A passively Q-switched sub-nanosecond master oscillator power amplifier (MOPA) laser system at 1064 nm has been reported in this paper. The master oscillator was a passively Q-switched YAG/Nd:YAG/Cr4+:YAG microchip laser, yielding a pulse energy of 0.14 mJ and a pulse width of ∼490 ps at repetition rates of 500 Hz and 1 kHz. After passing a double-pass side-pumped Nd:YAG amplification system, the pulse energy reached 7.6 mJ and 1.7 mJ at 500 Hz and 1 kHz, respectively. The spatial beam deformation caused by the thermally induced birefringence was investigated numerically and experimentally.
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As one of the most important laser applications, lidar has advantages of high spatial and temporal resolution, compactness and strong interaction with the atmospheric constitutes. Because of the stability, power efficiency and the availability of photodetectors with high efficiency, Nd3+-doped solid-state lasers are widely used in long range lidar [1–4]. In recent years, the advancement of photon counting detectors and timers promotes the development of single photon lidar and finds a balance between long distance and high accuracy detection [5,6]. Lasers with sub-nanosecond pulse width are the key component of the single photon lidar to reduce the temporal ambiguity and increase the detection accuracy.
In recent years, several methods have been proposed to obtain laser pulses with short pulse width including laser diode (LD) modulation, mode-locking technique and Q-switching technique [6–11]. The LD modulation requires large bandwidth electrical waveform generators and high-speed intensity modulators. The repetition rate of the passively mode-locking lasers is not actively controlled. Both these approaches have a low output energy and need a multi-stage amplifier to increase the energy for applications. Q-switching technique is an effective approach to produce sub-nanosecond laser pulses with high pulse energy. Compared to actively Q-switching, passively Q-switching technique has advantages of compactness, simplicity and single frequency operation [12–16]. In 2008, a Nd:YAG/Cr4+:YAG microchip laser was presented, yielding a pulse energy of 0.97 mJ and a pulse width of 460 ps at a repetition rate of 100 Hz . In 2011, Bhandari et al. reported a linearly polarized passively Q-switched sub-nanosecond laser using  cut Cr4+:YAG. Laser pulses with a pulse energy of 3 mJ and a pulse width of 365 ps were achieved at a repetition rate of 100 Hz . Because the average power is limited by the heat generation in the gain media, several heat-dissipation structures have been developed to reduce the thermal effects [17–19]. In 2014, Ge et al. developed a composite YAG/Nd:YAG/YAG transparent ceramic, with heat removed from the two-faces of Nd:YAG . In 2017, Zheng et al. reported a tiny integrated laser with a sapphire/Nd:YAG based a distributed face cooling chip, achieving a high capability of thermal reduction . The master oscillator power amplifier (MOPA) configuration enables the output laser beam characteristics well defined at low energy by the oscillator, while the energy scaling is accomplished by the amplifier [20–22]. The severe thermal effects in the amplifier restrict the performance of MOPA system, but there are few investigations on the thermally induced birefringence in MOPA configurations [23–25].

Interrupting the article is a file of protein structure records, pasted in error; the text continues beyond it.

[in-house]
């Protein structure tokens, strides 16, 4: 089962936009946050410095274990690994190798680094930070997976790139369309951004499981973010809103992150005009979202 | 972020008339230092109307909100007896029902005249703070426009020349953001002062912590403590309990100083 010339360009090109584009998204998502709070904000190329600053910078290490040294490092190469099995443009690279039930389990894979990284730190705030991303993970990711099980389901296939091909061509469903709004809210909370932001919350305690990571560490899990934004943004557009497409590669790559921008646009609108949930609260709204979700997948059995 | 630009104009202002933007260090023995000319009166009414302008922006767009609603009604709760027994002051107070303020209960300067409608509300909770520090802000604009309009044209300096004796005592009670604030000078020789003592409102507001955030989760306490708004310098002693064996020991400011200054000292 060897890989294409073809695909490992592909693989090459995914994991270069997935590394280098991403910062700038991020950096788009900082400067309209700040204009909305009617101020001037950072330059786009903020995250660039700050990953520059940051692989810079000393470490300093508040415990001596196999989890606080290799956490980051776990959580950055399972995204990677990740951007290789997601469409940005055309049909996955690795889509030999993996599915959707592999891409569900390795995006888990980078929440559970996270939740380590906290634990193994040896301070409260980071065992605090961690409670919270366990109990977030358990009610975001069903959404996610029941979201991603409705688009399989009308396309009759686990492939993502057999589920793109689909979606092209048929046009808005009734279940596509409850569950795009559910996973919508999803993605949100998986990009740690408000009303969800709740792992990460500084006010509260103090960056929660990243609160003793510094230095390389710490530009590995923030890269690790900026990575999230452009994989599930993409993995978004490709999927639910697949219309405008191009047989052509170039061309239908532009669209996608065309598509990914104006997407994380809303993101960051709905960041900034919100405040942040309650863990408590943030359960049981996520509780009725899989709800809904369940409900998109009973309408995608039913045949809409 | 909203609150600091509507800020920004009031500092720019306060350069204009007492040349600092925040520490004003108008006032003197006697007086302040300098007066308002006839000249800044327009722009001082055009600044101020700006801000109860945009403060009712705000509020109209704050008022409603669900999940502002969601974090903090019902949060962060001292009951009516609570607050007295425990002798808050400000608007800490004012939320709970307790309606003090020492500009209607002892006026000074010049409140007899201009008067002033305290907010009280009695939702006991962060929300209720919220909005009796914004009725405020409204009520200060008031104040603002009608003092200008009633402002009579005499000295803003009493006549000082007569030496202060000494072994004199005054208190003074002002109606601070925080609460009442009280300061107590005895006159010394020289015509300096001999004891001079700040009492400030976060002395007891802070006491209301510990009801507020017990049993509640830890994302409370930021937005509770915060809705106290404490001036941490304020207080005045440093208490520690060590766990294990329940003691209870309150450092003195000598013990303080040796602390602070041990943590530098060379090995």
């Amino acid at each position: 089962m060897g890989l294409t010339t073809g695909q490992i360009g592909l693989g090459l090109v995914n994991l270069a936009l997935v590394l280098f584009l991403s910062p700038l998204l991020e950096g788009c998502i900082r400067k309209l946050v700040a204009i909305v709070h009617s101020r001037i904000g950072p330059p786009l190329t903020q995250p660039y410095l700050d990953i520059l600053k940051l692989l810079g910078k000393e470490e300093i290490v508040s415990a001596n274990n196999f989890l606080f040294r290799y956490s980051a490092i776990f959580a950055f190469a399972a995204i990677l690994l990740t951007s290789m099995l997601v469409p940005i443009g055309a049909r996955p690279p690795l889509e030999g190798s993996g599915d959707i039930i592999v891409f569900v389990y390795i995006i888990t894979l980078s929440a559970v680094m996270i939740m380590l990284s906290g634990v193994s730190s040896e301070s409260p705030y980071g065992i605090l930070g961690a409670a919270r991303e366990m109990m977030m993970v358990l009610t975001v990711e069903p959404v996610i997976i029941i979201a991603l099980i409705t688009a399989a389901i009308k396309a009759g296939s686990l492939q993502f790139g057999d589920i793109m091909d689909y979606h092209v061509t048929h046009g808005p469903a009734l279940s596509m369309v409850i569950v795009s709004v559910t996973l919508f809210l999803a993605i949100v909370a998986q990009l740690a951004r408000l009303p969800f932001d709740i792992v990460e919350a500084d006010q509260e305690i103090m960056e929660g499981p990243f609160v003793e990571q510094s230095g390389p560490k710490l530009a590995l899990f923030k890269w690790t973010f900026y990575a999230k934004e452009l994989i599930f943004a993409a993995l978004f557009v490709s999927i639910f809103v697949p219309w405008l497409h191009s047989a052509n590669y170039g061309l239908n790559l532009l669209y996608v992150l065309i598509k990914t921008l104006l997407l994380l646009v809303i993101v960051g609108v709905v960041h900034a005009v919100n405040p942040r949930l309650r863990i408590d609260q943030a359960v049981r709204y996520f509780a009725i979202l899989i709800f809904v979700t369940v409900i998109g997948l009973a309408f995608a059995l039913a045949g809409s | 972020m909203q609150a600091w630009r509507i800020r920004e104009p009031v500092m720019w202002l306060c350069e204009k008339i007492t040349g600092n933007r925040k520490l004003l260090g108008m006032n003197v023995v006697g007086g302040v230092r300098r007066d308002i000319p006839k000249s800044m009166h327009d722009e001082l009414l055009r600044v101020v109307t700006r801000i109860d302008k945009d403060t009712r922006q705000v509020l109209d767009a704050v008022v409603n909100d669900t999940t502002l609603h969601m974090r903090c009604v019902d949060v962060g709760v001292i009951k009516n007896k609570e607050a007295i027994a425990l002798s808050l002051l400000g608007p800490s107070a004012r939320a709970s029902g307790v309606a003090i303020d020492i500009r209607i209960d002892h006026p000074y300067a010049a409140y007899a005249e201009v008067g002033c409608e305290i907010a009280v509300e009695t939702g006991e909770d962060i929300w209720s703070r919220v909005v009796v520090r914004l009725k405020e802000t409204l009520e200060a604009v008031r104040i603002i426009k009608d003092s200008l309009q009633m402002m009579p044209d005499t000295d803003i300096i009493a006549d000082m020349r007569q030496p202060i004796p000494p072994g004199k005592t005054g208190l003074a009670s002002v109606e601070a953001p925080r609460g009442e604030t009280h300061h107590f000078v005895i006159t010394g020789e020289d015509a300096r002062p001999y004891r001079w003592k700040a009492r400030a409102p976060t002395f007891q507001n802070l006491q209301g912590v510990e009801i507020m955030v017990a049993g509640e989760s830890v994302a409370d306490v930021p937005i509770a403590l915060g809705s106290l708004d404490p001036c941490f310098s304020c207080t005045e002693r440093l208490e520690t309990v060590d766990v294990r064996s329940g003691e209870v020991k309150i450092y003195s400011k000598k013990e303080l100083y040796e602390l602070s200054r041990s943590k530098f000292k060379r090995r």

In this paper, we demonstrated a passively Q-switched sub-nanosecond MOPA laser system at 1064 nm. The master oscillator was a YAG/Nd:YAG/Cr4+:YAG microchip laser. Laser pulses with a pulse width of ∼490 ps and a pulse energy of 0.14 mJ were obtained at repetition rates of 500 Hz and 1 kHz. Two LD side-pumped Nd:YAG modules were used to scale up the pulse energy. In order to explain the spatial beam deformation during the amplification process, the thermally induced birefringence in the LD side-pumped modules was investigated numerically and experimentally. The simulated beam profiles were in good agreement with experiment results. After amplification with a double-pass side-pumped amplification system, the pulse energy was amplified to 7.6 mJ and 1.7 mJ, respectively. The maximum peak power was calculated to be 15.5 MW at the repetition rate of 500 Hz. By using a focusing lens with a focal length of 15 mm, air breakdown was observed with an output pulse energy over ∼3 mJ at 500 Hz.
2. Experimental setup
Figure 1 shows the experimental setup of the sub-nanosecond MOPA laser system. A LD pumped passively Q-switched YAG/Nd:YAG/Cr4+:YAG microchip laser is utilized as the master oscillator. The pump source is a fiber coupled 808 nm LD with a core diameter of 400 µm. The pump laser beam is re-imaged into the composite crystal by a pair of aspherical lenses with a coupling ratio of 1:1.5. The composite crystal consists of a 1.5-mm-long undoped YAG crystal, a 1.1-at.%-doped 1.5-mm-long Nd:YAG crystal and a 1.5-mm-long Cr4+:YAG crystal with an initial transmission of 50%. The undoped YAG crystal is used to reduce the thermal effect in the gain medium. The Cr4+:YAG crystal is cut in the  direction to obtain polarized output [26–29]. One end of the composite rod is coated for high reflection (HR) at 1064 nm and high transmission (HT) at 808 nm while the other end is coated for partial transmission at 1064 nm. A Faraday isolator is utilized to prevent potential feedback-light-induced damage to the master oscillator.